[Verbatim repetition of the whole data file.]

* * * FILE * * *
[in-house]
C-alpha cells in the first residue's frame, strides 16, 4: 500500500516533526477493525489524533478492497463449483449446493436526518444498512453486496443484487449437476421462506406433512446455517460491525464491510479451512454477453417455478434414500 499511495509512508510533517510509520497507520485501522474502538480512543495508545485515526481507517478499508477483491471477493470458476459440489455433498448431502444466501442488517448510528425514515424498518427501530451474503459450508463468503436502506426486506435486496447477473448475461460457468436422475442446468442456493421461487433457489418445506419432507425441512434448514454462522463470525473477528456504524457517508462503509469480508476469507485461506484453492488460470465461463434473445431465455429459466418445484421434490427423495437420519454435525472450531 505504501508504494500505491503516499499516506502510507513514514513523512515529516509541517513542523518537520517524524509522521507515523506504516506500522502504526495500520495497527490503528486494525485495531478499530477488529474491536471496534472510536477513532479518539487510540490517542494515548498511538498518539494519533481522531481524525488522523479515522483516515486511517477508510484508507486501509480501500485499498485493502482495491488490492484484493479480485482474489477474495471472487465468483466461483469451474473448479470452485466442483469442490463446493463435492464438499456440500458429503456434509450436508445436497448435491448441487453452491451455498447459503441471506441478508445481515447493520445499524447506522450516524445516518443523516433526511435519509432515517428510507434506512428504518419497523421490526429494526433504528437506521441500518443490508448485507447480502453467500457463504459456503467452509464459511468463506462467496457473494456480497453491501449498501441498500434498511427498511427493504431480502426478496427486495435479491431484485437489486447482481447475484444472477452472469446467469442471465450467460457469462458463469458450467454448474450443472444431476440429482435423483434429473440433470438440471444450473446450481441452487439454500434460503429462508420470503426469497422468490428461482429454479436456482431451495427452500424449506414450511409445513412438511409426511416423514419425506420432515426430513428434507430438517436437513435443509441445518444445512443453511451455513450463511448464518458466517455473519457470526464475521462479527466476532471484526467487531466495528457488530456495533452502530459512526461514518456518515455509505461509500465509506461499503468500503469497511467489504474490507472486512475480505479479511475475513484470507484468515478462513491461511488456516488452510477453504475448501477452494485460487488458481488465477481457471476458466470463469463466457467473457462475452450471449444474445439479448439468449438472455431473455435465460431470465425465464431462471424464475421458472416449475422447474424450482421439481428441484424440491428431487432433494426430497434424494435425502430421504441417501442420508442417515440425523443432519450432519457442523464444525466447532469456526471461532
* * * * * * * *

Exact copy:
[in-house]
C-alpha cells in the first residue's frame, strides 16, 4: 500500500516533526477493525489524533478492497463449483449446493436526518444498512453486496443484487449437476421462506406433512446455517460491525464491510479451512454477453417455478434414500 499511495509512508510533517510509520497507520485501522474502538480512543495508545485515526481507517478499508477483491471477493470458476459440489455433498448431502444466501442488517448510528425514515424498518427501530451474503459450508463468503436502506426486506435486496447477473448475461460457468436422475442446468442456493421461487433457489418445506419432507425441512434448514454462522463470525473477528456504524457517508462503509469480508476469507485461506484453492488460470465461463434473445431465455429459466418445484421434490427423495437420519454435525472450531 505504501508504494500505491503516499499516506502510507513514514513523512515529516509541517513542523518537520517524524509522521507515523506504516506500522502504526495500520495497527490503528486494525485495531478499530477488529474491536471496534472510536477513532479518539487510540490517542494515548498511538498518539494519533481522531481524525488522523479515522483516515486511517477508510484508507486501509480501500485499498485493502482495491488490492484484493479480485482474489477474495471472487465468483466461483469451474473448479470452485466442483469442490463446493463435492464438499456440500458429503456434509450436508445436497448435491448441487453452491451455498447459503441471506441478508445481515447493520445499524447506522450516524445516518443523516433526511435519509432515517428510507434506512428504518419497523421490526429494526433504528437506521441500518443490508448485507447480502453467500457463504459456503467452509464459511468463506462467496457473494456480497453491501449498501441498500434498511427498511427493504431480502426478496427486495435479491431484485437489486447482481447475484444472477452472469446467469442471465450467460457469462458463469458450467454448474450443472444431476440429482435423483434429473440433470438440471444450473446450481441452487439454500434460503429462508420470503426469497422468490428461482429454479436456482431451495427452500424449506414450511409445513412438511409426511416423514419425506420432515426430513428434507430438517436437513435443509441445518444445512443453511451455513450463511448464518458466517455473519457470526464475521462479527466476532471484526467487531466495528457488530456495533452502530459512526461514518456518515455509505461509500465509506461499503468500503469497511467489504474490507472486512475480505479479511475475513484470507484468515478462513491461511488456516488452510477453504475448501477452494485460487488458481488465477481457471476458466470463469463466457467473457462475452450471449444474445439479448439468449438472455431473455435465460431470465425465464431462471424464475421458472416449475422447474424450482421439481428441484424440491428431487432433494426430497434424494435425502430421504441417501442420508442417515440425523443432519450432519457442523464444525466447532469456526471461532